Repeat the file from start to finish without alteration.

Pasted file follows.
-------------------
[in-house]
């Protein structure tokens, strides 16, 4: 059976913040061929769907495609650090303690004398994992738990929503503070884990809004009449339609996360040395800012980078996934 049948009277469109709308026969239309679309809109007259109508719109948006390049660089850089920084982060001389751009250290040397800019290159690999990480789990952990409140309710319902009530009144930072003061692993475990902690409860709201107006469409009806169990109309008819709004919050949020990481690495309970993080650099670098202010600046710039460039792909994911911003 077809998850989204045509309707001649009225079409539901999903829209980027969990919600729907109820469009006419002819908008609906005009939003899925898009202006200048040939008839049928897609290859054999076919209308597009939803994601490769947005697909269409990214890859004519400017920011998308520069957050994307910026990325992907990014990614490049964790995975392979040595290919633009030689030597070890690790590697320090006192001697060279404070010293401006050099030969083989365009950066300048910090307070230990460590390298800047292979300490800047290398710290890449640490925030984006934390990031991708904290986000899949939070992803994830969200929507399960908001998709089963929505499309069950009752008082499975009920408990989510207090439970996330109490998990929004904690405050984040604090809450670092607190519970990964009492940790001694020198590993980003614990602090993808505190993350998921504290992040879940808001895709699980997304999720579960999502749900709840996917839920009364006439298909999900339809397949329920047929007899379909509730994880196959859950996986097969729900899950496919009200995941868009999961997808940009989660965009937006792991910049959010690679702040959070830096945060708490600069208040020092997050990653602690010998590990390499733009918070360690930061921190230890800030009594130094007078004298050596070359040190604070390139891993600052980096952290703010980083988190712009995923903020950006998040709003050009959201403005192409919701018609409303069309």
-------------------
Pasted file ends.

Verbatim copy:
[in-house]
């Protein structure tokens, strides 16, 4: 059976913040061929769907495609650090303690004398994992738990929503503070884990809004009449339609996360040395800012980078996934 049948009277469109709308026969239309679309809109007259109508719109948006390049660089850089920084982060001389751009250290040397800019290159690999990480789990952990409140309710319902009530009144930072003061692993475990902690409860709201107006469409009806169990109309008819709004919050949020990481690495309970993080650099670098202010600046710039460039792909994911911003 077809998850989204045509309707001649009225079409539901999903829209980027969990919600729907109820469009006419002819908008609906005009939003899925898009202006200048040939008839049928897609290859054999076919209308597009939803994601490769947005697909269409990214890859004519400017920011998308520069957050994307910026990325992907990014990614490049964790995975392979040595290919633009030689030597070890690790590697320090006192001697060279404070010293401006050099030969083989365009950066300048910090307070230990460590390298800047292979300490800047290398710290890449640490925030984006934390990031991708904290986000899949939070992803994830969200929507399960908001998709089963929505499309069950009752008082499975009920408990989510207090439970996330109490998990929004904690405050984040604090809450670092607190519970990964009492940790001694020198590993980003614990602090993808505190993350998921504290992040879940808001895709699980997304999720579960999502749900709840996917839920009364006439298909999900339809397949329920047929007899379909509730994880196959859950996986097969729900899950496919009200995941868009999961997808940009989660965009937006792991910049959010690679702040959070830096945060708490600069208040020092997050990653602690010998590990390499733009918070360690930061921190230890800030009594130094007078004298050596070359040190604070390139891993600052980096952290703010980083988190712009995923903020950006998040709003050009959201403005192409919701018609409303069309």